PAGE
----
In their course evaluations, students can say what they think of the education they are offered. Rightly so; after all, they are paying for a product so they should be able to give feedback on it.
Those evaluations are used not only to improve the courses but also in the personal evaluations of the staff members concerned. In fact, the student evaluations are so important that they are decisive: the higher you score in them, the better.
If we take a look at the questions in the evaluation system – ‘I could cope with the course; everything was clear to me; I knew exactly how my grade had been arrived at, etc.’ – we can see why coordinators can be tempted to make their courses and exams simpler and more predictable. Courses with a lot of maths and other tough challenges consistently get lower evaluations.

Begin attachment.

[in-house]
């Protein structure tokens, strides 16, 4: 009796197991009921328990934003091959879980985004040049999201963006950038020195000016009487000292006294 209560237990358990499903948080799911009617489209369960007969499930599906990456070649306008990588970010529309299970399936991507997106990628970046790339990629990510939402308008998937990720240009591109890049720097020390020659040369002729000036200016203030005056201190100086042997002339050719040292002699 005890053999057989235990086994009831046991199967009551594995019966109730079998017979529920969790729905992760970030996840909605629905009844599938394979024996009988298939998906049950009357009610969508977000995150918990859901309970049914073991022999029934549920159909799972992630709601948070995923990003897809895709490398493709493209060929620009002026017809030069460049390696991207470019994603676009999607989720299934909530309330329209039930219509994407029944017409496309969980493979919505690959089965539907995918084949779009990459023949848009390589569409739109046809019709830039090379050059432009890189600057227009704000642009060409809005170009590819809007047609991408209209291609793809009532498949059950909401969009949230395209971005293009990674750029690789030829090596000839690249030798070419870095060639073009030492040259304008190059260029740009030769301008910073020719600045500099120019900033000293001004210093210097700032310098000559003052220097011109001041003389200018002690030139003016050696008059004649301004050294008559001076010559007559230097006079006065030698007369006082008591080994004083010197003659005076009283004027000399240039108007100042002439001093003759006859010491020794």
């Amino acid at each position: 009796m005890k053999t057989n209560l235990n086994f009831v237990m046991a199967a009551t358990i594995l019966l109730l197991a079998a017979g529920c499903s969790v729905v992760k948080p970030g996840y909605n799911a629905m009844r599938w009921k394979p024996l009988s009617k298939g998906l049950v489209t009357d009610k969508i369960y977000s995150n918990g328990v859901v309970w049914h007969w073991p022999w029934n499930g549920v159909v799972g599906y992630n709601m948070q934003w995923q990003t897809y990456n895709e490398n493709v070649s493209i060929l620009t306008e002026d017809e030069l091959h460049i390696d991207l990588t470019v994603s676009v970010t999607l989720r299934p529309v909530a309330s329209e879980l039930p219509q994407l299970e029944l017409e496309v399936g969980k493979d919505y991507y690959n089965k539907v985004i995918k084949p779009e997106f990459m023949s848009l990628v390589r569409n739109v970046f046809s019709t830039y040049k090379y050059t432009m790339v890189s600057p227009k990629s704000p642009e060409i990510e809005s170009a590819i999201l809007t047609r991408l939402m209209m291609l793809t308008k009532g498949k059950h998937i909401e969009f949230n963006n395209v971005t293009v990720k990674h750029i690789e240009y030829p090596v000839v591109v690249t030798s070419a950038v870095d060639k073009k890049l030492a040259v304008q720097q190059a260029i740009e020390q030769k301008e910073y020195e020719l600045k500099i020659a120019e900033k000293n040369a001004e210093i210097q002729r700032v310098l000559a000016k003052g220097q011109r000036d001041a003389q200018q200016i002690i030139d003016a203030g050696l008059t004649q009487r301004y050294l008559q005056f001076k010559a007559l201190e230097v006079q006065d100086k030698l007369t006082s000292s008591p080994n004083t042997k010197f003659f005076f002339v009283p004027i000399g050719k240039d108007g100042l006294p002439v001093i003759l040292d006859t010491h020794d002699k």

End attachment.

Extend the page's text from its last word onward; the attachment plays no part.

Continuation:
Why don’t we ask ex-students two years after graduating which course they still clearly remember? Or which course is most relevant to them in their job now? Which teacher they remember best?
Personally I think I learned the most from courses I didn’t appreciate straightaway or even courses I thought were dreadful at the time.
Higher education is getting more and more school-like. In the short term that might be nice for teachers and students but in the long term we are undermining the depth of the degree programmes and the autonomy of our students.